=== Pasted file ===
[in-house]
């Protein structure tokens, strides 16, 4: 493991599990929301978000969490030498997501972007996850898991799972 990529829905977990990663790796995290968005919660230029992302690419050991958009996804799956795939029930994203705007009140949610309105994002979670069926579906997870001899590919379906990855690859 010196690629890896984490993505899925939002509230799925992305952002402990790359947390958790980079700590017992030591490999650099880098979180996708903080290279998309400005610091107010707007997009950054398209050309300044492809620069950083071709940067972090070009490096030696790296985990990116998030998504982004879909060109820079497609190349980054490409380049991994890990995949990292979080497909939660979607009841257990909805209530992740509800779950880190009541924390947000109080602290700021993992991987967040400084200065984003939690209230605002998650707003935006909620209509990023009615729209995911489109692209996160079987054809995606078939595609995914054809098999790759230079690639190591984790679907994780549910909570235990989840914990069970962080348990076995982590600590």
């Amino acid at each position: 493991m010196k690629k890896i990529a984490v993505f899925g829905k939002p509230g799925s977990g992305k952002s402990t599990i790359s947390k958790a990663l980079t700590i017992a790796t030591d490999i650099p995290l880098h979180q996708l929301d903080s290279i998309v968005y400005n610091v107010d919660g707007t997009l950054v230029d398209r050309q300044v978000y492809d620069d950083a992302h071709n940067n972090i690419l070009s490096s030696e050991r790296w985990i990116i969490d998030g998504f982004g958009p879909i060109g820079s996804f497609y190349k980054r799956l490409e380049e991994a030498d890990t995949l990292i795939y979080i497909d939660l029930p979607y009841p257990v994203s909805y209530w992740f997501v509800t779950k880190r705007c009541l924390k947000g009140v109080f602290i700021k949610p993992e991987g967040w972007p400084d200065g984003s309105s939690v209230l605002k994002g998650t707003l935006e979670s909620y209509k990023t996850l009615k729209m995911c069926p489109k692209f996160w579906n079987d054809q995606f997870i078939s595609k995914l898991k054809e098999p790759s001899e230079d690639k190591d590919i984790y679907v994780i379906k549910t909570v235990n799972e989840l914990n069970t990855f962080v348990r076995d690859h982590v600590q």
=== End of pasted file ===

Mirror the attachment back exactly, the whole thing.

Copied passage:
[in-house]
């Protein structure tokens, strides 16, 4: 493991599990929301978000969490030498997501972007996850898991799972 990529829905977990990663790796995290968005919660230029992302690419050991958009996804799956795939029930994203705007009140949610309105994002979670069926579906997870001899590919379906990855690859 010196690629890896984490993505899925939002509230799925992305952002402990790359947390958790980079700590017992030591490999650099880098979180996708903080290279998309400005610091107010707007997009950054398209050309300044492809620069950083071709940067972090070009490096030696790296985990990116998030998504982004879909060109820079497609190349980054490409380049991994890990995949990292979080497909939660979607009841257990909805209530992740509800779950880190009541924390947000109080602290700021993992991987967040400084200065984003939690209230605002998650707003935006909620209509990023009615729209995911489109692209996160079987054809995606078939595609995914054809098999790759230079690639190591984790679907994780549910909570235990989840914990069970962080348990076995982590600590």
């Amino acid at each position: 493991m010196k690629k890896i990529a984490v993505f899925g829905k939002p509230g799925s977990g992305k952002s402990t599990i790359s947390k958790a990663l980079t700590i017992a790796t030591d490999i650099p995290l880098h979180q996708l929301d903080s290279i998309v968005y400005n610091v107010d919660g707007t997009l950054v230029d398209r050309q300044v978000y492809d620069d950083a992302h071709n940067n972090i690419l070009s490096s030696e050991r790296w985990i990116i969490d998030g998504f982004g958009p879909i060109g820079s996804f497609y190349k980054r799956l490409e380049e991994a030498d890990t995949l990292i795939y979080i497909d939660l029930p979607y009841p257990v994203s909805y209530w992740f997501v509800t779950k880190r705007c009541l924390k947000g009140v109080f602290i700021k949610p993992e991987g967040w972007p400084d200065g984003s309105s939690v209230l605002k994002g998650t707003l935006e979670s909620y209509k990023t996850l009615k729209m995911c069926p489109k692209f996160w579906n079987d054809q995606f997870i078939s595609k995914l898991k054809e098999p790759s001899e230079d690639k190591d590919i984790y679907v994780i379906k549910t909570v235990n799972e989840l914990n069970t990855f962080v348990r076995d690859h982590v600590q």